“There can’t be a future without a past.”
Well…. I think, given that they generally are a largely influential part of our lives, we can’t help but pick up some of their good and bad qualities. For a long time, their behavior and values are all that we know. However, as we grow and venture out into the world more and more, we start to experience how other people behave. Sometimes this makes us count our blessings, and other times it may make us resentful.
From my personal experiences, I’ve tried to establish a kind of middle ground. One that does more for my kids than I felt my parents did, but less than what my friend’s parents did. Let me explain.
My parents were about as hands-off as parents could be. No one made me wear a helmet when I rode my bike or banned me from watching inappropriate TV shows with my older brother. Yet, if I wasn’t at the dinner table by 5 p.m. I was grounded… Go figure. My parents were pro freedom, as I call it. If I wanted to take rollerskating lessons they said sure. If I wanted to quite those lessons, they said sure. But by God, if I ventured off our block, I was grounded. (I ventured. I ventured hard.)
Then there were my friend’s parents… They pushed their kids into everything. Track, swimming, karate… And my friends ultimately ended up resenting their parents for it.
So, when I became a parent, I made the conscious decision to reach the ideal middle ground. I won’t force my kids into things they have zero interest in, but when they do try things I’ll make sure they follow through on their commitments. For example, when my kids wanted to take karate, I told them they had to stick with it for at least six months. After that they could quit or continue. They both quit. At around five months they wanted to throw in the towel, but I made them stick it out. I’m proud of myself for making them follow through on their obligations. I also think they’ll have a stronger work ethic throughout life if they start practicing now.
That covers our parenting styles, but what about us as adults, as individuals? Are we our parents? I think this is tough to answer because so much changes from when our parents were growing up and what life was like during their formative years in contrast to ours.
Let’s look at my mom, for example. She was raised by a single mom which was almost unheard of in the 50’s and 60’s. She was an incredible artist (I mean truly gifted) and all around creative person. However, when she had kids she just let that part of herself fall to the wayside. She could have run successful galleries, been a graphic designer or pretty much anything she wanted. She wanted to raise her kids more though. Of course I appreciate the fact that she was a dedicated and loving parent, my best friend, and my whole world. But I often find myself at a fork in the road, probably similar to what she experienced, and see that I can either choose the 100% parent route or the other route.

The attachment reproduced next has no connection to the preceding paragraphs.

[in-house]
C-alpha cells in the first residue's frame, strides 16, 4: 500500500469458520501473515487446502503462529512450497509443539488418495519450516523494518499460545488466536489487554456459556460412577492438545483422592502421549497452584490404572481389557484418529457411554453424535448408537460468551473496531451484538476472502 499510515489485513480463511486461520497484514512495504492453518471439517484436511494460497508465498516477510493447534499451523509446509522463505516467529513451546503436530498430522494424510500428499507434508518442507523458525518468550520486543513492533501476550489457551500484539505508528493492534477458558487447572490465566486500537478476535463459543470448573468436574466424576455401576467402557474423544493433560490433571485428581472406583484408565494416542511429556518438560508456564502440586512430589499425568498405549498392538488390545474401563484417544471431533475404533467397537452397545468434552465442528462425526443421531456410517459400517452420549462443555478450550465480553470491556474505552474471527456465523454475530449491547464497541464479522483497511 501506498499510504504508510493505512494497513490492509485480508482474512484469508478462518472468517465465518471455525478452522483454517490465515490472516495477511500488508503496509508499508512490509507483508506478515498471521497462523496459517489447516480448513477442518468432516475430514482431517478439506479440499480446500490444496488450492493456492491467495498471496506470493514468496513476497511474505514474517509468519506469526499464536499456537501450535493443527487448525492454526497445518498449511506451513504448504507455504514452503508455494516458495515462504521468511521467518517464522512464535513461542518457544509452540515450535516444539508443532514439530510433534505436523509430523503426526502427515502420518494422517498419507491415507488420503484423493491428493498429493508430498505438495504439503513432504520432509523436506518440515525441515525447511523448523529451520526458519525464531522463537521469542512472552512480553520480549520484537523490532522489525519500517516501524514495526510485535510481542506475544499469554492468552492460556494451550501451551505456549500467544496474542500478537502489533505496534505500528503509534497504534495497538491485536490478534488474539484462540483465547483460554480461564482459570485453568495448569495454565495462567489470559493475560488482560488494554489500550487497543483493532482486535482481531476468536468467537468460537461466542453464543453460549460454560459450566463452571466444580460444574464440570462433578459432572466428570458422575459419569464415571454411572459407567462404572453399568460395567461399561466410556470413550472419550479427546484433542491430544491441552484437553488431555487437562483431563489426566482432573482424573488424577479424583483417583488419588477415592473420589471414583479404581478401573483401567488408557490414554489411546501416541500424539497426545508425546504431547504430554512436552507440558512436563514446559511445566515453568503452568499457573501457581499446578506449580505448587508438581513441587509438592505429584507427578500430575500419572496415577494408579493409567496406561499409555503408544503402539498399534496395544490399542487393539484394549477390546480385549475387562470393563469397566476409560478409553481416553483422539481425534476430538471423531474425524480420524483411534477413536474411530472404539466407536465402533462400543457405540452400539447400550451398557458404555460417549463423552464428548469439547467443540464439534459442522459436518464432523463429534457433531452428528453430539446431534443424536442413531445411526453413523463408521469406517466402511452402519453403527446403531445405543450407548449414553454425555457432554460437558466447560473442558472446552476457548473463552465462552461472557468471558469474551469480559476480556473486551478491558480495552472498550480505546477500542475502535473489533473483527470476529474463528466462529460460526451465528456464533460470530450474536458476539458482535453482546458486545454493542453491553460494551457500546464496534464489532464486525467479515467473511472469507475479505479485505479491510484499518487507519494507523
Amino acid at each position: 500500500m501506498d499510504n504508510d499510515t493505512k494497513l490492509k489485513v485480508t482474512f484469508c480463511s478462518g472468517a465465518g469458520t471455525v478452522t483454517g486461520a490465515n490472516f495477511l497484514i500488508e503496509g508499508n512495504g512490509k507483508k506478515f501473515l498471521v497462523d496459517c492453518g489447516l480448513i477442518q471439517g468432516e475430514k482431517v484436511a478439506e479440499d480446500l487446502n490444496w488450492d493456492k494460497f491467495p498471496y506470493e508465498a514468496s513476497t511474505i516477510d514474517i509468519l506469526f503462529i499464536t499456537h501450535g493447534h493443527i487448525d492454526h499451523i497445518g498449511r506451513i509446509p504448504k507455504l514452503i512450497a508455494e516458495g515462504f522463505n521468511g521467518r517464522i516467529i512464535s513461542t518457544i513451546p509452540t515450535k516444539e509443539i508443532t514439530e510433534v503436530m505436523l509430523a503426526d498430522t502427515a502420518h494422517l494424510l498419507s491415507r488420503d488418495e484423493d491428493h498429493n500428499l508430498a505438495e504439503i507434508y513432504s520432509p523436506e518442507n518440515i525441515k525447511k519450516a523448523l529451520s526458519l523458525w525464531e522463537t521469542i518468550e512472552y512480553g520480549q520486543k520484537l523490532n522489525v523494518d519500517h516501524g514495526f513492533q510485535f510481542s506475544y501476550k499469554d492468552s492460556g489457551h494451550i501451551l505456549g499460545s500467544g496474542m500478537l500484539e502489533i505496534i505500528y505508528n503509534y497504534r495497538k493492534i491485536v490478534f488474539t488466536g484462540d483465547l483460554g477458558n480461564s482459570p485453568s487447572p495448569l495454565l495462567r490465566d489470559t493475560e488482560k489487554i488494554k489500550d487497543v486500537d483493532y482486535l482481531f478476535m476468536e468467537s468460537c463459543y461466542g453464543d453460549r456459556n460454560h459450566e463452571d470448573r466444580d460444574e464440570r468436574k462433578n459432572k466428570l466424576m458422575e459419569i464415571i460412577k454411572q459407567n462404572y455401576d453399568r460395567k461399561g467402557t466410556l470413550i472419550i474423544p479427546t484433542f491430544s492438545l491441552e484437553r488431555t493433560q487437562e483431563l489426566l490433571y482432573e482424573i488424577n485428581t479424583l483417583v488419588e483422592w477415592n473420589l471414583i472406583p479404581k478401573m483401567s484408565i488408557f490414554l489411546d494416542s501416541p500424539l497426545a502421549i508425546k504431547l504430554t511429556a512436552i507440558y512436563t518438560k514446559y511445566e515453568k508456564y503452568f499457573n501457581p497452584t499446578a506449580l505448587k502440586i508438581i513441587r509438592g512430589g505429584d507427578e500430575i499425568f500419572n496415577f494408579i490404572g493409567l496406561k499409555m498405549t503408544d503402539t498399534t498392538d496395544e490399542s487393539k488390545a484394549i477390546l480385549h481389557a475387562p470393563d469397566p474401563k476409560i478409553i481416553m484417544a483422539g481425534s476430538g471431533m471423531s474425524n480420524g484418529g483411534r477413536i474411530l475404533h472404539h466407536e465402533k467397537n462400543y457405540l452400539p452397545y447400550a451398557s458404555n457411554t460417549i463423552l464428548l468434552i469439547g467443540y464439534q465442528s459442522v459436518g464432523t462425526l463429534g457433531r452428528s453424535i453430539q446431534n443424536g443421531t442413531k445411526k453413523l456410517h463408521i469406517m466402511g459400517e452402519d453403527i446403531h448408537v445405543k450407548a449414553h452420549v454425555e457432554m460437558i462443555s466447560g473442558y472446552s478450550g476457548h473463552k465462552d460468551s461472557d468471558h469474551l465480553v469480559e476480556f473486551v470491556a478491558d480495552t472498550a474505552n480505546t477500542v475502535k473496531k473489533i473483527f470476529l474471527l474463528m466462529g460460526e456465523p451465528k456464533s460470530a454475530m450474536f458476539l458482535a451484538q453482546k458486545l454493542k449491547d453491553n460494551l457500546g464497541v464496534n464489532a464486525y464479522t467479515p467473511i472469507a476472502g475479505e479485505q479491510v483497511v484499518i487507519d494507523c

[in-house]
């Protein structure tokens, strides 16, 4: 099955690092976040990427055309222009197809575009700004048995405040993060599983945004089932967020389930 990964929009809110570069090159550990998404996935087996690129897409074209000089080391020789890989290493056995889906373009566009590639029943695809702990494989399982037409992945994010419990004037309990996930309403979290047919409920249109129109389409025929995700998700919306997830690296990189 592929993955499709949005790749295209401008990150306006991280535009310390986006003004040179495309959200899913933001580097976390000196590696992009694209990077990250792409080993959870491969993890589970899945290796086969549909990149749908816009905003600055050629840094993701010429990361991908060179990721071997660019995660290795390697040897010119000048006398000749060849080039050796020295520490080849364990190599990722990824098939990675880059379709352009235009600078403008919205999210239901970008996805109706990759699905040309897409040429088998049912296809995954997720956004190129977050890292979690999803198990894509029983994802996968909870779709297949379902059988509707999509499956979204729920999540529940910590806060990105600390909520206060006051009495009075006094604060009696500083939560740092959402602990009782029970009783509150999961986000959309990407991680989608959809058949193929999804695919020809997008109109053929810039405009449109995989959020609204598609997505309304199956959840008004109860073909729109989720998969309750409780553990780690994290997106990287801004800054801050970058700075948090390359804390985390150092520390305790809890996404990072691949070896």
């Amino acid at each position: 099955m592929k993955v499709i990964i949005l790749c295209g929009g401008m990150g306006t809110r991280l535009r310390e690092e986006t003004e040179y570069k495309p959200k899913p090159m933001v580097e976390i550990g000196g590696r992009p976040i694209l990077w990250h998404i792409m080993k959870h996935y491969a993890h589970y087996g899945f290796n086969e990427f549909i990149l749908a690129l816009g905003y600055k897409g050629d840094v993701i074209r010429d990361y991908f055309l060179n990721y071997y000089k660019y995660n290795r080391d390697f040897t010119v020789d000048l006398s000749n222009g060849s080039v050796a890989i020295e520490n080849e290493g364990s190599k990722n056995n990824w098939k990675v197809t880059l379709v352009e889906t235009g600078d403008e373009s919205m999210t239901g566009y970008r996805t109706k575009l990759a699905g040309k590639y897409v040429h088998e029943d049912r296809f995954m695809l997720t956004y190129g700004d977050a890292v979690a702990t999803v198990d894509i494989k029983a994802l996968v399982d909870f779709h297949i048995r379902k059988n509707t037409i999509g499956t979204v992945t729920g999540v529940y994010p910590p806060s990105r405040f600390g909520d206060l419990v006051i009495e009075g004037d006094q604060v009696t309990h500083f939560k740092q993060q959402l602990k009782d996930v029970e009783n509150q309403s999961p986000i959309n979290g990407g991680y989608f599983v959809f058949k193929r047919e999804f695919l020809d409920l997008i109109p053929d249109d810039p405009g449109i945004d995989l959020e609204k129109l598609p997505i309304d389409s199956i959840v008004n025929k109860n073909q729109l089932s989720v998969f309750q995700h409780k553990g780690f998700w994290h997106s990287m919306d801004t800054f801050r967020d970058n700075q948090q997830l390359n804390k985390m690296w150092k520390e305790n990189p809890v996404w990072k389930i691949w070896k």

Unlike my mom, I need the career stuff. I am a better person in general if I have the outlet that work provides. When my kids were just toddlers, I was a stay at home mom on and off. At first, I was still in college earning my Bachelor’s. When they started kinder and first grade, I was working at a tech start-up. Balancing everything made me a crazy person…. Seriously. I was short tempered and pent up. But I tried to keep all of that bottled up because that’s what good moms do, right? To help ease my stress and be there more for my kids, I stopped working outside the house for a bit. At first it was great. I volunteered with the school, got more involved in my kids’ homework, and baked. I ended up falling in love with the volunteering I was doing. I got more and more into it until I was essentially working again… But this time, I was actually happy. I suddenly felt fulfilled personally and professionally. (That experience turned out to be integral to where I am now, but more on that another time.)
My mom passed away just before my kids were born, so I never had the chance to get any parenting advice from the one person I wanted it from. So all I can do is look back at my mom’s choices and decide if they are ones I would want to do the same, or would I change something. All I can say for sure is that I know I would regret letting a part of
myself dwindle. I also think being true to myself sets a good example for my kids to know what they want and to go for it. So, I blend as much of my individual interests into my life as I can without compromising my parenting.
So, am I my mother? No. I am Mom 2.0 – The past experiences and lessons I’ve learned from my mom are as much of a part of me and my choices as anything can be. There can’t be a future without a past. Our parents shape us, whether we strive to emulate them as much as we can, or whether we learn what not to be – They are a part of what makes us who we are. And, one day, our kids will need to decide how much of us they want to carry with them through their choices.
Hope you enjoyed this little post!